Copyright GLOBIS

SMACS (social, mobile, analytics, cloud, security/sensors) is continuously transforming communications, industry, and education, and even brings major changes to the structure of society. Regarding the adoption of IT in the public sector, Japan has lagged behind other countries for many years, but these last few years have brought dramatic changes. Right now Japan needs to make a big change toward digital standards and rebuild its social structure.

1. Get the public and private sector working together to expand the IoT trend and bring about further innovation

The Internet of Things, or IoT, is leading to the creation of new services and businesses. If Japan, which has been described as a “problem-advanced nation,” can use the latest technology to enrich lives, overcome its problems, and create a model for advancement, it will enjoy huge advantages in global markets.

It is said that in the IoT era, cases of startups bringing innovation to public-sector services will increase. The size of the global IoT market is also expected to jump from $1.3 trillion in 2013 to $3.4 trillion in 2020. For Japan to succeed in this market, the government should make it national policy to proactively take on the challenge of utilizing big data to develop technology.

2. Take on the world with new industries such as robotics, automatic driving, drones, and AI

Yoshiyuki Sankai, a professor at Tsukuba University, heads a robot startup called Cyberdine. In 2013 the company’s powered exoskeleton suit, HAL, which is designed to make people with disabilities more mobile, received certification for clinical use in the EU, and in 2014 its shares were listed on the stock market. Driverless operation of automobiles is also set to become a big market in the future. Google has been taking the lead, and with support from the states of California and Nevada in the USA, its vehicles have been operating on public roads and improving their precision. In March 2015, in Suzu, Ishikawa prefecture, the first such test was performed on public roads in Japan. The auto industry has long been one of Japan’s strengths, so this will be an extremely important phase in which automakers decide how they will make use of IT to try to catch up. Pilotless aircraft, or drones, are also attracting attention. Their scope of use is set to explode in the future as they can operate in disaster areas and harsh natural environments that people cannot enter, be used to spray agrochemicals on farmland from the air, and so on.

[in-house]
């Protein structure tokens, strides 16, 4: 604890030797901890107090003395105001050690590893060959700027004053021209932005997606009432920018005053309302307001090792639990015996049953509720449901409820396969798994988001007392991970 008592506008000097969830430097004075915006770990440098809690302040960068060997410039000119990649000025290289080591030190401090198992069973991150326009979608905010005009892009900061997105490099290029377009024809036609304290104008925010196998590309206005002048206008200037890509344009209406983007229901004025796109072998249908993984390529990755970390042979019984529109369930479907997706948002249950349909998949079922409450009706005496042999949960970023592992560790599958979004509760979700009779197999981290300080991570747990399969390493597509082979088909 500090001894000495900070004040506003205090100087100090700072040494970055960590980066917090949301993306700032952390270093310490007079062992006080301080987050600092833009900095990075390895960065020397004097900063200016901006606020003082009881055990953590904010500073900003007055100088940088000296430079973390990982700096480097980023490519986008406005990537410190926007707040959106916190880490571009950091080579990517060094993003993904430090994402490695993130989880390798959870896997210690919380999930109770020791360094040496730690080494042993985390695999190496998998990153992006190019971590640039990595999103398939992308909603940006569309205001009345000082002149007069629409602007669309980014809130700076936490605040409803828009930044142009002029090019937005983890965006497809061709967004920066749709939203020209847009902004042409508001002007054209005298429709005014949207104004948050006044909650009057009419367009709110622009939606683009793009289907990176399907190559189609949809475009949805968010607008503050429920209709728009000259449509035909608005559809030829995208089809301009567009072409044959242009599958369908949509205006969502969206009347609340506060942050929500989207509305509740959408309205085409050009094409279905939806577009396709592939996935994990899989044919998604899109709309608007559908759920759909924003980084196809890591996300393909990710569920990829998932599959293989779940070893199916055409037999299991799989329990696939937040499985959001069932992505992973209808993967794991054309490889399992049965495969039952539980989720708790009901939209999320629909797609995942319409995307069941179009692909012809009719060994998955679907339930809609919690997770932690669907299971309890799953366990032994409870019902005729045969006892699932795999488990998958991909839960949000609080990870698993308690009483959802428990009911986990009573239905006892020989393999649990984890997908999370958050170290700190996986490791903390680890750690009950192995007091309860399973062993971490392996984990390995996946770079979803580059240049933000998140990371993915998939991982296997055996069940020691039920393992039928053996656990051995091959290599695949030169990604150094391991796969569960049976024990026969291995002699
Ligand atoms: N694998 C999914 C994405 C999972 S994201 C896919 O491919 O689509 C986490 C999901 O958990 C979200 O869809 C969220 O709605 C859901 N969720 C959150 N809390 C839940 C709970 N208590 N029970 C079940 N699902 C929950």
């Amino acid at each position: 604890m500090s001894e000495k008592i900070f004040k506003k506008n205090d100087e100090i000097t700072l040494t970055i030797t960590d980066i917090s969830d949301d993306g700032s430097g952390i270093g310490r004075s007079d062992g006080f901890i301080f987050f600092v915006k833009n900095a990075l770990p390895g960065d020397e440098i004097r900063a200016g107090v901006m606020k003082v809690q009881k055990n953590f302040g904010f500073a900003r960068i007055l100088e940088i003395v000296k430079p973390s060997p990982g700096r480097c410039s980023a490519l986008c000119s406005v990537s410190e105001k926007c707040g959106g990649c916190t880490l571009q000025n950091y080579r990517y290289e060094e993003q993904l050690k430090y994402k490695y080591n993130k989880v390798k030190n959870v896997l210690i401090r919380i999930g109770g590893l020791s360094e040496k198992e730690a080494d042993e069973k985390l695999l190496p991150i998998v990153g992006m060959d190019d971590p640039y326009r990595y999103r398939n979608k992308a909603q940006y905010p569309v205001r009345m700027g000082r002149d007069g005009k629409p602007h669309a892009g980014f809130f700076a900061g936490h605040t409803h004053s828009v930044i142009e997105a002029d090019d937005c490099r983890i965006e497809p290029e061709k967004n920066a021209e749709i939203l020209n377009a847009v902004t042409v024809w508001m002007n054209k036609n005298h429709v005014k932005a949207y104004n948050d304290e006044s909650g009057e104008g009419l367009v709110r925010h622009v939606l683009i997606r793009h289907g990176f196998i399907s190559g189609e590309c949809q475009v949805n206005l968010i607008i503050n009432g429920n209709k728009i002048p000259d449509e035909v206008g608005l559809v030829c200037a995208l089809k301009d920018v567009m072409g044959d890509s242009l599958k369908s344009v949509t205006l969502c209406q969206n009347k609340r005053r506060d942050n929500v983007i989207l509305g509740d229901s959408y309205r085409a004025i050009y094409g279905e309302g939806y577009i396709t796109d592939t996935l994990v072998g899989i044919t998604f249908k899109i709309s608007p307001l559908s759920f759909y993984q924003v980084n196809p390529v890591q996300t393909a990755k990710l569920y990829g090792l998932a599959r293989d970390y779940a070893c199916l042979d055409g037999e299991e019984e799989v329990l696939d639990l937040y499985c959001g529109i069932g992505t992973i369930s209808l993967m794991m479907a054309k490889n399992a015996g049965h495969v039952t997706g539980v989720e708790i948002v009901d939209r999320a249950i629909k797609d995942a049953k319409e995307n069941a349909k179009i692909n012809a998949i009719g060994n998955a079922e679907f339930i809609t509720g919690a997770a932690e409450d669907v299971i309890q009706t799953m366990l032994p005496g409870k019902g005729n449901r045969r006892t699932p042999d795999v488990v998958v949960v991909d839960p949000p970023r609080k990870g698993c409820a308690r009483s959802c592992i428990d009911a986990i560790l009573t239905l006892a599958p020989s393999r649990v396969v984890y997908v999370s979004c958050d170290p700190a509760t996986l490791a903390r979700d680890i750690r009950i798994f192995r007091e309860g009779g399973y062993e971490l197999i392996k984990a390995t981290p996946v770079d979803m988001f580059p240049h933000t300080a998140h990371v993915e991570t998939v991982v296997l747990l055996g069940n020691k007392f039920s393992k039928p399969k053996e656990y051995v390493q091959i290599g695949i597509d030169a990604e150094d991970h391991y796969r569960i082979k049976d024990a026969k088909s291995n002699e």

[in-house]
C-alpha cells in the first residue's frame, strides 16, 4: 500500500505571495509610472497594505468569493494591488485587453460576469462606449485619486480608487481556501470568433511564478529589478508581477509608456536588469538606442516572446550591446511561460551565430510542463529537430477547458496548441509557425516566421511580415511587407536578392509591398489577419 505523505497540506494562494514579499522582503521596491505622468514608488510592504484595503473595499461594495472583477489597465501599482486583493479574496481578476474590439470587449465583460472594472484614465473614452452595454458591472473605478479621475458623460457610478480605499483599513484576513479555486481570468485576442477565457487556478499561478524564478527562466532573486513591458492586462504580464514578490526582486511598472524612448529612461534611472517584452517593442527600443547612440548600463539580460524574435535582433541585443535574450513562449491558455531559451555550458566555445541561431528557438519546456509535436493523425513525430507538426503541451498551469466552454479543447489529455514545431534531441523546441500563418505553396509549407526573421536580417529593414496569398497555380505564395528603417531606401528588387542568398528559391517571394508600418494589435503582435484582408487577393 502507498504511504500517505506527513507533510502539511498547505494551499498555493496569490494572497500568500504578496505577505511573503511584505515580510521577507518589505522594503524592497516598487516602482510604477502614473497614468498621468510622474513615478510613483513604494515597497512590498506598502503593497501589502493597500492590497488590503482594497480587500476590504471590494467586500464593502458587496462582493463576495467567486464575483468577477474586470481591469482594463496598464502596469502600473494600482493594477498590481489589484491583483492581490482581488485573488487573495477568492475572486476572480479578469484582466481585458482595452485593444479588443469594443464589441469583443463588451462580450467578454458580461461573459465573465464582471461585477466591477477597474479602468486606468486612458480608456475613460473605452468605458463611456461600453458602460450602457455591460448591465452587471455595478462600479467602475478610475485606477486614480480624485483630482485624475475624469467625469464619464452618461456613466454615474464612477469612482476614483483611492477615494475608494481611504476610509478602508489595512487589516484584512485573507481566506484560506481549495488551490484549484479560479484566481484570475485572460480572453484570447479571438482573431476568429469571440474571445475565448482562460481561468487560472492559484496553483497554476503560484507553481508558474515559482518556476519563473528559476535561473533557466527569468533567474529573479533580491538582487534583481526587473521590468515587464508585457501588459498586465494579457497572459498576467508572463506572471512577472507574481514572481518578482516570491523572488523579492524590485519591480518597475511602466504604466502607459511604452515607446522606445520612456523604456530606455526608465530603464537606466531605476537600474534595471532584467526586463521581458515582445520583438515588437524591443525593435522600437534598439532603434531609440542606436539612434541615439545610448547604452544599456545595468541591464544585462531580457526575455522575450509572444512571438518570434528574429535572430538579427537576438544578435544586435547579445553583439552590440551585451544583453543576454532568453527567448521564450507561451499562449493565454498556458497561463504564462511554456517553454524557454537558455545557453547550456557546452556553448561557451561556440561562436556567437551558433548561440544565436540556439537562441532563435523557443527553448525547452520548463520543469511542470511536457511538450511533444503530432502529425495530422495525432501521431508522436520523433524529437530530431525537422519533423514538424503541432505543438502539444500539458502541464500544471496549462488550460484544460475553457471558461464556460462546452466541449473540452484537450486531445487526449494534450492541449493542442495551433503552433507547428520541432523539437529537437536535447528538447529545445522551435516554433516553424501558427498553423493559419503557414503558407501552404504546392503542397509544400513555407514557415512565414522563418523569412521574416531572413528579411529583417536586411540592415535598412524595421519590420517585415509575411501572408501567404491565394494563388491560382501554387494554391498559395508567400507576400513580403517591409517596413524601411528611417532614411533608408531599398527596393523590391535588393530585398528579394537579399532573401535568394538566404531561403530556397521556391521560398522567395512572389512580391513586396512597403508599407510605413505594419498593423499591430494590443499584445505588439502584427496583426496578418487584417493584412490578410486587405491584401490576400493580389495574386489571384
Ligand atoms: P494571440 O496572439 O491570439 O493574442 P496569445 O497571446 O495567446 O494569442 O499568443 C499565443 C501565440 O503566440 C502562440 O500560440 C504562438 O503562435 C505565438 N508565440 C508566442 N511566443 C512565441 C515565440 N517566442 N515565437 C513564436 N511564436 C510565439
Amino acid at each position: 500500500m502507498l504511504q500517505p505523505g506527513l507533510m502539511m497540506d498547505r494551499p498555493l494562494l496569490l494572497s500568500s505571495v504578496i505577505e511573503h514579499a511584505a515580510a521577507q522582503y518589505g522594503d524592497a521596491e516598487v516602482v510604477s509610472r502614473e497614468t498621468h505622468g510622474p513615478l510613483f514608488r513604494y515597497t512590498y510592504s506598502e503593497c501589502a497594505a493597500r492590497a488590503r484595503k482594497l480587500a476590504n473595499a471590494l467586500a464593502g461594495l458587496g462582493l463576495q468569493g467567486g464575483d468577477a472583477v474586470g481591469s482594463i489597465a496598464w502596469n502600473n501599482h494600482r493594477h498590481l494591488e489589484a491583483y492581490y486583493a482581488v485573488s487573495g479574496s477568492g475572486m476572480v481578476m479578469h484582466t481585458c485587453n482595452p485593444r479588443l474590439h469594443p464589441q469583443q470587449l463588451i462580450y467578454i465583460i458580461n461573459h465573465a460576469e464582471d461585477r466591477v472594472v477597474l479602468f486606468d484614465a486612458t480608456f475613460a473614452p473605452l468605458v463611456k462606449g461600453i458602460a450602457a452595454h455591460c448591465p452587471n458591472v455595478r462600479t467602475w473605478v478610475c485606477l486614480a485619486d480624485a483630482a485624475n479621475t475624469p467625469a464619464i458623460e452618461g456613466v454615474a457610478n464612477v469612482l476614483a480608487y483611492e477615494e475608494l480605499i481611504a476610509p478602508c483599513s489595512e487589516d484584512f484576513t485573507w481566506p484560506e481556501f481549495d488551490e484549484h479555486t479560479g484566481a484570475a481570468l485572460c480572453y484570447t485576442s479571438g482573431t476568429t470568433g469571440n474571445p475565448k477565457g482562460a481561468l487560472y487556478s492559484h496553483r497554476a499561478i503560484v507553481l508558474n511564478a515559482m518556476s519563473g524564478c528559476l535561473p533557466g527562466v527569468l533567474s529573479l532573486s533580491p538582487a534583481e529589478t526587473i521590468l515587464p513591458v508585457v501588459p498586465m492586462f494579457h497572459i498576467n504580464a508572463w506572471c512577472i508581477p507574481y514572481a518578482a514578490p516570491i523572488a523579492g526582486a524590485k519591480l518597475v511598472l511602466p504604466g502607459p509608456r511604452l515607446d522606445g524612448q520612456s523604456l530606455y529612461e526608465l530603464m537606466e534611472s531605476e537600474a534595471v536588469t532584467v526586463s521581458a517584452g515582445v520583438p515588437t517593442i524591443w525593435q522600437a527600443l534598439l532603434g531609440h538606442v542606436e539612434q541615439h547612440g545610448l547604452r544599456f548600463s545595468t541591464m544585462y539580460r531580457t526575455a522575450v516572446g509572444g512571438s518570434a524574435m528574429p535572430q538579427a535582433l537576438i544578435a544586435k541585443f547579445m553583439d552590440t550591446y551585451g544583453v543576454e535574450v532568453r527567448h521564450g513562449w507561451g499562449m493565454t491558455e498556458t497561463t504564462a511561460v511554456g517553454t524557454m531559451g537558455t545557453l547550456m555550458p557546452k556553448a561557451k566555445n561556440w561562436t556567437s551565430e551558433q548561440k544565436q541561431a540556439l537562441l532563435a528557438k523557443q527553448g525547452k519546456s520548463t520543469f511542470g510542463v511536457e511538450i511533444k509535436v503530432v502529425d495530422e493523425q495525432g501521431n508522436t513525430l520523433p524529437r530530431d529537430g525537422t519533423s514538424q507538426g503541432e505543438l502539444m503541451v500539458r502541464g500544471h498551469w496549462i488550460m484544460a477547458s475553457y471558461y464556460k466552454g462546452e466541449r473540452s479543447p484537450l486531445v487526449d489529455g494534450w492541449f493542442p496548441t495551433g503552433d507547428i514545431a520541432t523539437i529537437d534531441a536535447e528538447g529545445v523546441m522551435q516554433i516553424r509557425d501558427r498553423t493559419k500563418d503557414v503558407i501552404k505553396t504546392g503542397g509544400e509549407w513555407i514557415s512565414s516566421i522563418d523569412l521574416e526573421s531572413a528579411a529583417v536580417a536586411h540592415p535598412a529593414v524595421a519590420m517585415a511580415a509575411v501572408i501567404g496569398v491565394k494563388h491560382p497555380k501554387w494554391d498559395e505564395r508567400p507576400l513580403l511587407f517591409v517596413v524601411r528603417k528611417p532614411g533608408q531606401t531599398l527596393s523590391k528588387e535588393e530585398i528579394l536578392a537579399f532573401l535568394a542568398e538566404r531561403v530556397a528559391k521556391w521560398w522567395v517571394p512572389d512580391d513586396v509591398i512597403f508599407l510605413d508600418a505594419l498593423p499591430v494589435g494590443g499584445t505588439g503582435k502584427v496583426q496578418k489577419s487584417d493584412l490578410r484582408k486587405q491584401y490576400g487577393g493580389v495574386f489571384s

However, common barriers such as laws and regulations are getting in the way of turning such technologies into commercial products and industries. In the formulation of new rules, a mechanism should be established that does not threaten business opportunities in new industries. The mechanism should be one in which the government supports the private sector.

3. Not only the central government, but provincial regions should hire also CIOs

Information should be made a public good, and the public and private sectors should be connected in every area.

To serve as a control tower for promoting the adoption of IT by both the public and private sectors, it will be important for a government CIO to be invited from the private sector. This person should supervise an information strategy covering all aspects of the government’s adoption of IT, and should be given the budget and the authority they need to do this job. In August 2012 the government appointed its first CIO: Koichi Endo, former chairman of Ricoh Japan. Endo heads up a team of experts at the government’s CIO office that most notably include Vice-CIO Masanori Kusunoki of Yahoo. Their presence has clearly pushed Japan higher up the U.N.’s e-government ranking. Going forward, local governments will need to follow the national government’s lead and actively appoint expert private-sector personnel to CIO posts of their own.

We also hope that government information can be established as a public good (i.e. it should be made a social information resource) through the connection of the private and public sectors in every area. If information obtained through the “My Number” system—on which personal information safeguards are in place—is converted into big data, and this data is then analyzed, it will allow urban planning and transit needs to be accurately gauged and be useful for developing products. Because data is a vital resource for the private sector, the public sector should not monopolize it. Rather, the public sector should proactively make it available, promote its use, and endeavor to create new industries.

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